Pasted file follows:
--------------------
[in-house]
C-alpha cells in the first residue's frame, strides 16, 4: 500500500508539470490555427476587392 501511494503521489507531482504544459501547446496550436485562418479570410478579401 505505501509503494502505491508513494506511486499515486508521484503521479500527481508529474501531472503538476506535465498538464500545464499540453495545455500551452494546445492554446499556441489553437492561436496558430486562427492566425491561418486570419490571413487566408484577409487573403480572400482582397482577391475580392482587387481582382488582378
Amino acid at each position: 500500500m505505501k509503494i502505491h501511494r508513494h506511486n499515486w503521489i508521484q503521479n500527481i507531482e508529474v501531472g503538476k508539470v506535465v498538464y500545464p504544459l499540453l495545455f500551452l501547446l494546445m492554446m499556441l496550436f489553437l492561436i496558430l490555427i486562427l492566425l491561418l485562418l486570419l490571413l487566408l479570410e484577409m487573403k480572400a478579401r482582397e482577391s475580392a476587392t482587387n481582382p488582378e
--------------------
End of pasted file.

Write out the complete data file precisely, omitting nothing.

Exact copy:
[in-house]
C-alpha cells in the first residue's frame, strides 16, 4: 500500500508539470490555427476587392 501511494503521489507531482504544459501547446496550436485562418479570410478579401 505505501509503494502505491508513494506511486499515486508521484503521479500527481508529474501531472503538476506535465498538464500545464499540453495545455500551452494546445492554446499556441489553437492561436496558430486562427492566425491561418486570419490571413487566408484577409487573403480572400482582397482577391475580392482587387481582382488582378
Amino acid at each position: 500500500m505505501k509503494i502505491h501511494r508513494h506511486n499515486w503521489i508521484q503521479n500527481i507531482e508529474v501531472g503538476k508539470v506535465v498538464y500545464p504544459l499540453l495545455f500551452l501547446l494546445m492554446m499556441l496550436f489553437l492561436i496558430l490555427i486562427l492566425l491561418l485562418l486570419l490571413l487566408l479570410e484577409m487573403k480572400a478579401r482582397e482577391s475580392a476587392t482587387n481582382p488582378e